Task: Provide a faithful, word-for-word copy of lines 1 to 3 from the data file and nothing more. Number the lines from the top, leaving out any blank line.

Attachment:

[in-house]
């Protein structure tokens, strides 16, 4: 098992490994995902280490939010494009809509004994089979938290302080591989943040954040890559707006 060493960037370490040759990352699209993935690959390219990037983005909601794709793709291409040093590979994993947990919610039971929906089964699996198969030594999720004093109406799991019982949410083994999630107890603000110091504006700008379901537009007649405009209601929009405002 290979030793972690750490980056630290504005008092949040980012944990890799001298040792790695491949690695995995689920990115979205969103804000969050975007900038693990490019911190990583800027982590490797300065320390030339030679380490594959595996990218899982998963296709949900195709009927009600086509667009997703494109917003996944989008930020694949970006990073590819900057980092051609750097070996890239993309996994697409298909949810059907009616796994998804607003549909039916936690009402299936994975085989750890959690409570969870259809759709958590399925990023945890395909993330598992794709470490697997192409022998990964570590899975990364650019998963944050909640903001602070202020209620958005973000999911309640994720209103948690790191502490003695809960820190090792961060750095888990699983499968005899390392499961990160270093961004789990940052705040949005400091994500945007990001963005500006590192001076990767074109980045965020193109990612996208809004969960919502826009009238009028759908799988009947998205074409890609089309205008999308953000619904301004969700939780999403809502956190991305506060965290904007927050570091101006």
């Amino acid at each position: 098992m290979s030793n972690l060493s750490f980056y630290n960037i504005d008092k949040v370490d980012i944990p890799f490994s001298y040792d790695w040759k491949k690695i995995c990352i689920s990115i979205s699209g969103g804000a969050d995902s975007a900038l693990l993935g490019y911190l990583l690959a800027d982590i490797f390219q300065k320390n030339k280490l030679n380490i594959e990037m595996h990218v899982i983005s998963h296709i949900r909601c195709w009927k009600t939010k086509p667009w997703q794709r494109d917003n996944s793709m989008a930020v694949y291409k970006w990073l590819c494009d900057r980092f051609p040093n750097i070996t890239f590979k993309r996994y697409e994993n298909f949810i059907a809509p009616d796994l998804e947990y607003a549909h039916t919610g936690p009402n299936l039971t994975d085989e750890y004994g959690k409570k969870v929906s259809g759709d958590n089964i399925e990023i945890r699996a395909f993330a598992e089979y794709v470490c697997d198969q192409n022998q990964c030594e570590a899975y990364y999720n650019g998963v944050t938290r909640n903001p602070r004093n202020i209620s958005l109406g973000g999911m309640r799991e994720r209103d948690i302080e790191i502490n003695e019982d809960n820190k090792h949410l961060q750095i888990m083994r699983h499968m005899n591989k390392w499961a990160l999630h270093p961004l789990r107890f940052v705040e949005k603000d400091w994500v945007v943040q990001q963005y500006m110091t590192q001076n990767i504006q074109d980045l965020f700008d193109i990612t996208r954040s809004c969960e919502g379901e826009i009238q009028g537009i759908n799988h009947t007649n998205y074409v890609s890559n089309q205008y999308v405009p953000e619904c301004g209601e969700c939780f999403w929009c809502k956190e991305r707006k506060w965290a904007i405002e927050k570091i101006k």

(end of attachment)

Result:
[in-house]
């Protein structure tokens, strides 16, 4: 098992490994995902280490939010494009809509004994089979938290302080591989943040954040890559707006 060493960037370490040759990352699209993935690959390219990037983005909601794709793709291409040093590979994993947990919610039971929906089964699996198969030594999720004093109406799991019982949410083994999630107890603000110091504006700008379901537009007649405009209601929009405002 290979030793972690750490980056630290504005008092949040980012944990890799001298040792790695491949690695995995689920990115979205969103804000969050975007900038693990490019911190990583800027982590490797300065320390030339030679380490594959595996990218899982998963296709949900195709009927009600086509667009997703494109917003996944989008930020694949970006990073590819900057980092051609750097070996890239993309996994697409298909949810059907009616796994998804607003549909039916936690009402299936994975085989750890959690409570969870259809759709958590399925990023945890395909993330598992794709470490697997192409022998990964570590899975990364650019998963944050909640903001602070202020209620958005973000999911309640994720209103948690790191502490003695809960820190090792961060750095888990699983499968005899390392499961990160270093961004789990940052705040949005400091994500945007990001963005500006590192001076990767074109980045965020193109990612996208809004969960919502826009009238009028759908799988009947998205074409890609089309205008999308953000619904301004969700939780999403809502956190991305506060965290904007927050570091101006």
């Amino acid at each position: 098992m290979s030793n972690l060493s750490f980056y630290n960037i504005d008092k949040v370490d980012i944990p890799f490994s001298y040792d790695w040759k491949k690695i995995c990352i689920s990115i979205s699209g969103g804000a969050d995902s975007a900038l693990l993935g490019y911190l990583l690959a800027d982590i490797f390219q300065k320390n030339k280490l030679n380490i594959e990037m595996h990218v899982i983005s998963h296709i949900r909601c195709w009927k009600t939010k086509p667009w997703q794709r494109d917003n996944s793709m989008a930020v694949y291409k970006w990073l590819c494009d900057r980092f051609p040093n750097i070996t890239f590979k993309r996994y697409e994993n298909f949810i059907a809509p009616d796994l998804e947990y607003a549909h039916t919610g936690p009402n299936l039971t994975d085989e750890y004994g959690k409570k969870v929906s259809g759709d958590n089964i399925e990023i945890r699996a395909f993330a598992e089979y794709v470490c697997d198969q192409n022998q990964c030594e570590a899975y990364y999720n650019g998963v944050t938290r909640n903001p602070r004093n202020i209620s958005l109406g973000g999911m309640r799991e994720r209103d948690i302080e790191i502490n003695e019982d809960n820190k090792h949410l961060q750095i888990m083994r699983h499968m005899n591989k390392w499961a990160l999630h270093p961004l789990r107890f940052v705040e949005k603000d400091w994500v945007v943040q990001q963005y500006m110091t590192q001076n990767i504006q074109d980045l965020f700008d193109i990612t996208r954040s809004c969960e919502g379901e826009i009238q009028g537009i759908n799988h009947t007649n998205y074409v890609s890559n089309q205008y999308v405009p953000e619904c301004g209601e969700c939780f999403w929009c809502k956190e991305r707006k506060w965290a904007i405002e927050k570091i101006k």